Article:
There are six physical capabilities every healthy person should work on: strength, aerobic capacity, flexibility, balance, power, and stability.  All of these combine to create a strong, mobile body that will keep you safe and allow you to recover quickly. As we age, flexibility and balance tend to diminish primarily because our strength decreases. While many think stretching is the only way to increase flexibility, strength training can actually help improve muscular strength AND mobility, especially in older adults.


The body is like a pulley system of paired muscles: when one area contracts and is shortened, the other relaxes and is lengthened. Think of a bicep curl. When you contract, or shorten, your bicep, your tricep is lengthened. When you contract your tricep, your bicep is lengthened. Oftentimes we work one muscle but fail to equally work the corresponding muscle. This causes our muscles to feel tight and stiff. In order to help these tight muscles “loosen”, we need to focus on strengthening the other muscle in the pair.




It’s important for seniors to focus on the strength and mobility of their shoulders/chest and hips/back so posture remains upright and doesn’t begin to curve, which causes unnecessary pressure on the spine, neck, and low back. Here are a few of our favorite stretches:


Doorway Pec Stretch

  1. Stand in an open doorway. Raise arms above your head, bend elbows to create a 90-degree angle, and place palms on the door frame.
  2. Slowly step forward with one foot. Pull yourself forward using your torso and feel the stretch in your shoulders and chest. Stand upright, don’t lean forward, and focus on breathing in through your nose and slowly out through the mouth.
  3. Hold for 30 seconds. Step back and relax.
  4. Repeat 3 times.


Assisted Standing Hip Flexor Stretch

  1. Use a TRX Suspension Trainer, chair, countertop, railing or something sturdy for support.
  2. Take a half back with the right leg.
  3. Keeping your torso upright, push your hips forward so you feel a stretch along the front of your right leg. Focus on breathing in through your nose and slowly out through the mouth.
  4. Hold this position for 30 seconds.
  5. Repeat this stretch with your left leg in back.
  6. Repeat 2 times on each side.


Cat-Cow Spinal Mobility Exercise

  1. Begin on your hands and knees in table pose with a neutral spine. As you inhale, move into cow pose by pressing your chest forward, arching your back towards the floor, and allowing your belly to sink. Lift your head, relax your shoulders away from your ears, and gaze straight ahead.
  2. As you exhale, come into cat pose by rounding your spine upward, tucking in your tailbone, and drawing your pubic bone forward. Release your head toward the floor.
  3. Relax and focus on breathing rather than how far you get in each position.
  4. Spend 15 to 30 seconds in each pose. Repeat 3 times.


Stretching shoulders, hips, and backs can improve mobility and increase range of motion. Once tight muscles on the front side of the body are stretched, add strength movements for the back side of the body to help improve posture and flexibility. Maintaining strength throughout one’s lifespan helps to ward off sarcopenia (muscle loss) and osteopenia (bone loss), both of which can lead to a poorer quality of life in later years.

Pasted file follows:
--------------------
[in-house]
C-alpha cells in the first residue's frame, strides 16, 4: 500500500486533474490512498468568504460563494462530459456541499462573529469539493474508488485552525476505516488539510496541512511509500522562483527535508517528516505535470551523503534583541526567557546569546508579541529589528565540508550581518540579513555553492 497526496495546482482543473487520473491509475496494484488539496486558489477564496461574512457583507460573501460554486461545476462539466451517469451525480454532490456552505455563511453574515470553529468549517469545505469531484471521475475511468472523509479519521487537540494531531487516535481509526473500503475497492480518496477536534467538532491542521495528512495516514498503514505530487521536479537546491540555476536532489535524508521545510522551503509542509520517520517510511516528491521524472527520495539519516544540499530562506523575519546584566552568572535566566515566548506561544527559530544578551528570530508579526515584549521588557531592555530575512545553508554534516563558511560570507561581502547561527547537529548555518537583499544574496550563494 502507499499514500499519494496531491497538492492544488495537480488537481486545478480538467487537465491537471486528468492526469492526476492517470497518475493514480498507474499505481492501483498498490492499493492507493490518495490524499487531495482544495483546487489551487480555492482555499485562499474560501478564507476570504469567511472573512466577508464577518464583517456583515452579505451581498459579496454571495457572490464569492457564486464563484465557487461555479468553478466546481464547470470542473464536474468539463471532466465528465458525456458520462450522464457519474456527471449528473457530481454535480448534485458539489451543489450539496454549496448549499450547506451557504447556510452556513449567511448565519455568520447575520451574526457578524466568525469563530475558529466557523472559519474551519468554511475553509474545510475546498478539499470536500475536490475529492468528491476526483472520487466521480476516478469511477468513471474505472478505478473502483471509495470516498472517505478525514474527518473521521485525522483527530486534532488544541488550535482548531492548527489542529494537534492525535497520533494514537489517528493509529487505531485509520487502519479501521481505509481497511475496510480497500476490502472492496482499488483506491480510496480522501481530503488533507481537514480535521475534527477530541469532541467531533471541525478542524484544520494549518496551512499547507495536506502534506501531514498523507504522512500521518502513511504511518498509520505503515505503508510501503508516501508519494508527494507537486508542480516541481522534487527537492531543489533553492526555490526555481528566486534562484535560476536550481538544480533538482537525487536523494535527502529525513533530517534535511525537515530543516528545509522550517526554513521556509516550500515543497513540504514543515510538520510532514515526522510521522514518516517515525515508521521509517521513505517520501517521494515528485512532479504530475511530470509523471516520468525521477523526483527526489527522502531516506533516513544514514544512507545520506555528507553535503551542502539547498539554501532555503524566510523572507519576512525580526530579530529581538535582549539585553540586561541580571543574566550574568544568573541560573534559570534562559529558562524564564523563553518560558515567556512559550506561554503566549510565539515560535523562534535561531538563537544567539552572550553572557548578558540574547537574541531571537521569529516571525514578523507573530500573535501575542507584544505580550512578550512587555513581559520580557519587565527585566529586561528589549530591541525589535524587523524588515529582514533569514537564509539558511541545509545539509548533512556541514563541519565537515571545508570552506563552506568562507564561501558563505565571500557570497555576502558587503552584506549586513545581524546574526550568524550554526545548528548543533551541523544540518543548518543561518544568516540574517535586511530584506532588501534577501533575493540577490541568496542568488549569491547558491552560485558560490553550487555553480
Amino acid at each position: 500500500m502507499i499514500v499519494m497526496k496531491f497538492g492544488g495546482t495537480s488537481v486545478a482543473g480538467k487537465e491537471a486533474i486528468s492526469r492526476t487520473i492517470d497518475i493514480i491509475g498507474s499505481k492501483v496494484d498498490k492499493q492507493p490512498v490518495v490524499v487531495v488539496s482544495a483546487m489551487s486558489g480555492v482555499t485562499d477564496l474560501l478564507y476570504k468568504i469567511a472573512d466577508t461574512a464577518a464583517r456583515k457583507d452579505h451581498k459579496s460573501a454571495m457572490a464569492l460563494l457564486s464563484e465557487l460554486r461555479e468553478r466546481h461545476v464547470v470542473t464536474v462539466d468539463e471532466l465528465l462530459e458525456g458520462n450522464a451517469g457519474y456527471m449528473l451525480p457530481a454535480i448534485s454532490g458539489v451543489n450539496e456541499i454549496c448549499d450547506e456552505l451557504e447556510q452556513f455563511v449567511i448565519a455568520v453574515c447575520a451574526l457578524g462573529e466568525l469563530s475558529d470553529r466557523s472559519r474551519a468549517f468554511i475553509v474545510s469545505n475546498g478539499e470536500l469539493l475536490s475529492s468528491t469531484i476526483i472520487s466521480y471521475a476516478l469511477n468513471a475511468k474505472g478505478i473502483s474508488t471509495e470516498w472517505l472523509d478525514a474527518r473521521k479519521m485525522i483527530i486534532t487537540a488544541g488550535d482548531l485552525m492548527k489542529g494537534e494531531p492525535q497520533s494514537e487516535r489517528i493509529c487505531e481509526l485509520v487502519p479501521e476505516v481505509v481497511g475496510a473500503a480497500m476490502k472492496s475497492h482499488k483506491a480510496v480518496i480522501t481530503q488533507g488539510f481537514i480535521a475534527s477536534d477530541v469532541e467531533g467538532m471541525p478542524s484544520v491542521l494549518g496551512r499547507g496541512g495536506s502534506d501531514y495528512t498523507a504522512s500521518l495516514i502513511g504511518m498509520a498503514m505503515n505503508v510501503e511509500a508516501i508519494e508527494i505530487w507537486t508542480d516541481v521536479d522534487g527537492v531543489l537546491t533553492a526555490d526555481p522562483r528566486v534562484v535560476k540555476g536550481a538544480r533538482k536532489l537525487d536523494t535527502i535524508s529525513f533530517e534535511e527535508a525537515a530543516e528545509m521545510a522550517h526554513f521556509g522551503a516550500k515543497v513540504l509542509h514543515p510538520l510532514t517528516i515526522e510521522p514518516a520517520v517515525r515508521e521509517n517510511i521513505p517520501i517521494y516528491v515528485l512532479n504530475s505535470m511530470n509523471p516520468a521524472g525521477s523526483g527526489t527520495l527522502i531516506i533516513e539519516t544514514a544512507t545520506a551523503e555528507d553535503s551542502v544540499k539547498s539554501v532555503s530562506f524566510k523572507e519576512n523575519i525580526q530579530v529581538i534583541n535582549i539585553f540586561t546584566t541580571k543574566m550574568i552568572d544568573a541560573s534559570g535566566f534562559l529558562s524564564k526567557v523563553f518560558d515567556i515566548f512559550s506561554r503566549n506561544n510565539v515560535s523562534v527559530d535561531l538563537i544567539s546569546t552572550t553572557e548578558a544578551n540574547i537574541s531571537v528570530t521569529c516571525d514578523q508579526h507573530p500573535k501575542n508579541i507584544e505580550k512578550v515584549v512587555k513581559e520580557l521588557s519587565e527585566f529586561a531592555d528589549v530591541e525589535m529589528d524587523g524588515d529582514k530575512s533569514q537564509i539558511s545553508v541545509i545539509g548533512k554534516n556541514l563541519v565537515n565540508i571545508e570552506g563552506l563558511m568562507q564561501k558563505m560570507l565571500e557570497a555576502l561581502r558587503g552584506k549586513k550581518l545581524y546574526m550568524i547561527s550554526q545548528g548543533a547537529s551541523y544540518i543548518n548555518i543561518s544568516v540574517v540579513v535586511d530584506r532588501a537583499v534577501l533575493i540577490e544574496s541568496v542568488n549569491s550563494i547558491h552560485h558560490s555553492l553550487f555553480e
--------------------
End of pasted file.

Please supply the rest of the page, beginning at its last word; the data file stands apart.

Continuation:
The stronger the body is, the better it can maintain an upright position. Bones stay stronger and muscles stay intact with strength training, but it’s important to use appropriately heavy loads and full ranges of motion. Older adults are at a greater risk of injury due to falls, so adding strength can help prevent falls and improve resilience to injury. When training for strength, moving through the greatest, pain-free range of motion is important. The stronger one can be in deeper ranges of motion, the easier it is to maintain balance and stability.


The following strength movements pair nicely with the stretches above to improve flexibility and maintain balance:




Sit to Stand

  1. Start with a box or chair that is no lower than the crease of the knees.
  2. Without using the arms or hands, gently sit down on the box/chair in a slow, controlled motion.
  3. Without using your arms or hands, drive through the feet to bring the hips forward and up off the box/chair to a standing position.*
  4. Repeat for 8-15 reps. Complete 2-4 sets.


*If this is too challenging, increase the height of the seat so all reps can be completed without help from the upper body. Slowly lower the height of the chair every few weeks.


High Angle Resistance Band/Cable Face Pull

  1. Attach a long resistance band to a point forehead height or higher or adjust a cable pulley to that same height.
  2. Stand tall. Hold one side of the band/rope in each hand using an overhand grip (palms facing the floor). Your arms should be fully extended straight in front of you.
  3. Bend your elbows and pull your hands towards the bridge of your nose, squeezing your shoulder blades together as you pull.
  4. Repeat for 8-15 reps. Complete 2-4 sets.


Assisted Split Squat Hold

  1. Use a squat rack or TRX Suspension Trainer to assist you.
  2. Step back with one foot and lower the knee into a lunge position.
  3. Balance as much as you can on the front leg, using your hands as little as possible to ensure you don’t fall.
  4. Hold the lunge position for 20-30 seconds on each side. Complete 2-4 sets.


For many seniors, adding flexibility and increasing physical activity just a few days each week can make a big impact on quality of life. Adding strength to the muscles that need it and stretching the really tight muscles helps improve posture and reduce aches and pains so you can live a mobile, independent life.

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